Marketing trade bodies have bent over backwards to welcome Digital Minister Nick Hancock’s promotion to Secretary of State for Culture, Media & Sports but face a new round of Westminster schmoozing once his successor has been named.
The former Bank of England economist has been MP for West Suffolk since 2010, and took up the role of Digital Minister in August 2016 and retained the post in the post-General Election reshuffle last year.
Hancock has proved to be somewhat of an “industry champion”, defending direct marketing while other MPs branded the sector “the lowest of the low”.
Hancock also sanctioned the switch of the Telephone Preference Service from Ofcom to the Information Commissioner’s Office, in a move designed to enable quicker handling of complaints about so-called nuisance calls.
While he will still oversee the UK Data Protection Bill – the UK’s version of GDPR – it will be Hancock’s successor who will be charged with sorting out the nuts and bolts. As one industry source put it: “Whether or not it is good news for marketing really depends who we get in his place.”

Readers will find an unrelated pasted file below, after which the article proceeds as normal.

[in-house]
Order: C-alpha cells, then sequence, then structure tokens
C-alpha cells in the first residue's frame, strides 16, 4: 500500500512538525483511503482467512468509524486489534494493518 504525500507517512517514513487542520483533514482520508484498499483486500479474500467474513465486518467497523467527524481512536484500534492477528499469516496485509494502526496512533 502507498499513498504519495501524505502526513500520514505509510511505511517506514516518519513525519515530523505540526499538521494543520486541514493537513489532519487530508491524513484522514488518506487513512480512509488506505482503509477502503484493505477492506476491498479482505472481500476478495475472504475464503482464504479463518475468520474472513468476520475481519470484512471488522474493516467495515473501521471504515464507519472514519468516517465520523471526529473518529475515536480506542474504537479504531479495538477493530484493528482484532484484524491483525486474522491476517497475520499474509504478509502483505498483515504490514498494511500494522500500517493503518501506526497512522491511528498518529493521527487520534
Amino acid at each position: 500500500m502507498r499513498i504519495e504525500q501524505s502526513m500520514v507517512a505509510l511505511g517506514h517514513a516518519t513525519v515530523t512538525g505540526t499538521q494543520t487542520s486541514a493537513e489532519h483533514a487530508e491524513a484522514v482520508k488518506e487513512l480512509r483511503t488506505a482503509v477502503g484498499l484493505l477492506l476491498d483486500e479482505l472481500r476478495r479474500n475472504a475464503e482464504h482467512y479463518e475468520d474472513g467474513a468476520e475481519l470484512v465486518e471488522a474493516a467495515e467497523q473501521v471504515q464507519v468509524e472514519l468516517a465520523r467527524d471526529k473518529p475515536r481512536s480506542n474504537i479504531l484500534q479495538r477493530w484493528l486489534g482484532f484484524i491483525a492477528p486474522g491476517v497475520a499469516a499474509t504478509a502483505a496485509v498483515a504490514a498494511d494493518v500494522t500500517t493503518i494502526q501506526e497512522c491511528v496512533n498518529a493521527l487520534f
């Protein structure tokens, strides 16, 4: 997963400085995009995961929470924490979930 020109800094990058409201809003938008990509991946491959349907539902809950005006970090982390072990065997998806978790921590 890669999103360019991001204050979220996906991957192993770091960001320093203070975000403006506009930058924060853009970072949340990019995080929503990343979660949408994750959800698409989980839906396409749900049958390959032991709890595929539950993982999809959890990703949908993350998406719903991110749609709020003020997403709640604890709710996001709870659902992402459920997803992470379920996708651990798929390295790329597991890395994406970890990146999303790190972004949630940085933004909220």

Hancock succeeds Karen Bradley, who moves to Northern Ireland Secretary. Advertising Association chief executive Stephen Woodford said: “Matt is an enthusiastic and engaged supporter of the creative industries and has a keen awareness of advertising’s vital importance to the UK economy and the global lead the UK enjoys. We look forward to working with him as Secretary of State for the continued success of our industry and the wider UK creative sector.”
Meanwhile DMA Group CEO Chris Combemale added: “Matt’s knowledge of data protection and privacy issues will be invaluable as he tackles the numerous challenges in his brief.
“He comes into the role at a pivotal time for the marketing industry. The UK’s data-driven creative industry is a global leader but in order to boost this success, free flow of data across borders must be a critical element of any trade deal with Europe or any other nation.”
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